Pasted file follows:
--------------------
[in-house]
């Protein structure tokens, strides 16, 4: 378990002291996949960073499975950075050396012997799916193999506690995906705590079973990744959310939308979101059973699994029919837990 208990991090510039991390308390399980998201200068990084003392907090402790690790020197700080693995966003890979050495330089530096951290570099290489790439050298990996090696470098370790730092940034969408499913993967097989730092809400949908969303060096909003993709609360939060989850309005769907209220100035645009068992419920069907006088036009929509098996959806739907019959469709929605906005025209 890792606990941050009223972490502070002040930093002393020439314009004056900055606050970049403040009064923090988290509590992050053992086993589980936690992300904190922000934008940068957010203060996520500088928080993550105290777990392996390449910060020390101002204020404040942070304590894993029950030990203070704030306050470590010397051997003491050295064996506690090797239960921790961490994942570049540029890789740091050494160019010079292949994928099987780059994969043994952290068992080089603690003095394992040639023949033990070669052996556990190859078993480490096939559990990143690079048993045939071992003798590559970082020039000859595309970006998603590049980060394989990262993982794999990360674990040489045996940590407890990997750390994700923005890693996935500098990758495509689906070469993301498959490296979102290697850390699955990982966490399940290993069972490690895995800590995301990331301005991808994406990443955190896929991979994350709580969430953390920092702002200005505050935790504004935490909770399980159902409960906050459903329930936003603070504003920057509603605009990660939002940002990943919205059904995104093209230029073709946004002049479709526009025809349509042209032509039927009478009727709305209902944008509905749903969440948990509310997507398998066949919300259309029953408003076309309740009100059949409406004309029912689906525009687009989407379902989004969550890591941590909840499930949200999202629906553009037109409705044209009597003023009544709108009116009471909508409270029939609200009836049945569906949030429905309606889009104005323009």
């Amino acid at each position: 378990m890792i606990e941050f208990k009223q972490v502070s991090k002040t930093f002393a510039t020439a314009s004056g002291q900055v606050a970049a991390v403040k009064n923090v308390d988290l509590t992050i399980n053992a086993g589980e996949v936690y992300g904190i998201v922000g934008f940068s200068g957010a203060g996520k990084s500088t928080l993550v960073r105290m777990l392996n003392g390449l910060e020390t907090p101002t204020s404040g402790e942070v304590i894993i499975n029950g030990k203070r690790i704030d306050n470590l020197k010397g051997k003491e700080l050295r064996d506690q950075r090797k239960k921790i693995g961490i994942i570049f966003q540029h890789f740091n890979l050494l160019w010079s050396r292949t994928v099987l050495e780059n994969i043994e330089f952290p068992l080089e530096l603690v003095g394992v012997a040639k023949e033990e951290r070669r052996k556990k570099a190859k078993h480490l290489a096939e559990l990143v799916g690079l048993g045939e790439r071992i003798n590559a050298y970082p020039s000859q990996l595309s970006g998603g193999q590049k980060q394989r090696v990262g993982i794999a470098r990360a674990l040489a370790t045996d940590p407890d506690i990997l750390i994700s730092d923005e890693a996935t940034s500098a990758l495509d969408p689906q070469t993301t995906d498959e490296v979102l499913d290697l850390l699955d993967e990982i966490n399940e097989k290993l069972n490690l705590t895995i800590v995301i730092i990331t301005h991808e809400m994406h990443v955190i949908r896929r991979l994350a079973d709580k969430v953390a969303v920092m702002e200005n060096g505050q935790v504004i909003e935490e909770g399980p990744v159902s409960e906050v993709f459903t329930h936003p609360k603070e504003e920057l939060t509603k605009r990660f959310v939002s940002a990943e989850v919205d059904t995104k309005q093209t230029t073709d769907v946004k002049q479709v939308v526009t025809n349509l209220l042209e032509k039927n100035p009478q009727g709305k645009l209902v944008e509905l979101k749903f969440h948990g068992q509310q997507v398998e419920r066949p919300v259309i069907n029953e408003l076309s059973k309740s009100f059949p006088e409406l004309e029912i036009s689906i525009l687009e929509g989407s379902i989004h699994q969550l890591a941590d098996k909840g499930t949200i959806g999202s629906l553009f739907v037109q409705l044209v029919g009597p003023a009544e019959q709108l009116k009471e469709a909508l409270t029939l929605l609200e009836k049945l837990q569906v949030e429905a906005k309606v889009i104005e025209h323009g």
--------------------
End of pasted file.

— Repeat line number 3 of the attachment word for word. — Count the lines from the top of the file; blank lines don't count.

């Amino acid at each position: 378990m890792i606990e941050f208990k009223q972490v502070s991090k002040t930093f002393a510039t020439a314009s004056g002291q900055v606050a970049a991390v403040k009064n923090v308390d988290l509590t992050i399980n053992a086993g589980e996949v936690y992300g904190i998201v922000g934008f940068s200068g957010a203060g996520k990084s500088t928080l993550v960073r105290m777990l392996n003392g390449l910060e020390t907090p101002t204020s404040g402790e942070v304590i894993i499975n029950g030990k203070r690790i704030d306050n470590l020197k010397g051997k003491e700080l050295r064996d506690q950075r090797k239960k921790i693995g961490i994942i570049f966003q540029h890789f740091n890979l050494l160019w010079s050396r292949t994928v099987l050495e780059n994969i043994e330089f952290p068992l080089e530096l603690v003095g394992v012997a040639k023949e033990e951290r070669r052996k556990k570099a190859k078993h480490l290489a096939e559990l990143v799916g690079l048993g045939e790439r071992i003798n590559a050298y970082p020039s000859q990996l595309s970006g998603g193999q590049k980060q394989r090696v990262g993982i794999a470098r990360a674990l040489a370790t045996d940590p407890d506690i990997l750390i994700s730092d923005e890693a996935t940034s500098a990758l495509d969408p689906q070469t993301t995906d498959e490296v979102l499913d290697l850390l699955d993967e990982i966490n399940e097989k290993l069972n490690l705590t895995i800590v995301i730092i990331t301005h991808e809400m994406h990443v955190i949908r896929r991979l994350a079973d709580k969430v953390a969303v920092m702002e200005n060096g505050q935790v504004i909003e935490e909770g399980p990744v159902s409960e906050v993709f459903t329930h936003p609360k603070e504003e920057l939060t509603k605009r990660f959310v939002s940002a990943e989850v919205d059904t995104k309005q093209t230029t073709d769907v946004k002049q479709v939308v526009t025809n349509l209220l042209e032509k039927n100035p009478q009727g709305k645009l209902v944008e509905l979101k749903f969440h948990g068992q509310q997507v398998e419920r066949p919300v259309i069907n029953e408003l076309s059973k309740s009100f059949p006088e409406l004309e029912i036009s689906i525009l687009e929509g989407s379902i989004h699994q969550l890591a941590d098996k909840g499930t949200i959806g999202s629906l553009f739907v037109q409705l044209v029919g009597p003023a009544e019959q709108l009116k009471e469709a909508l409270t029939l929605l609200e009836k049945l837990q569906v949030e429905a906005k309606v889009i104005e025209h323009g």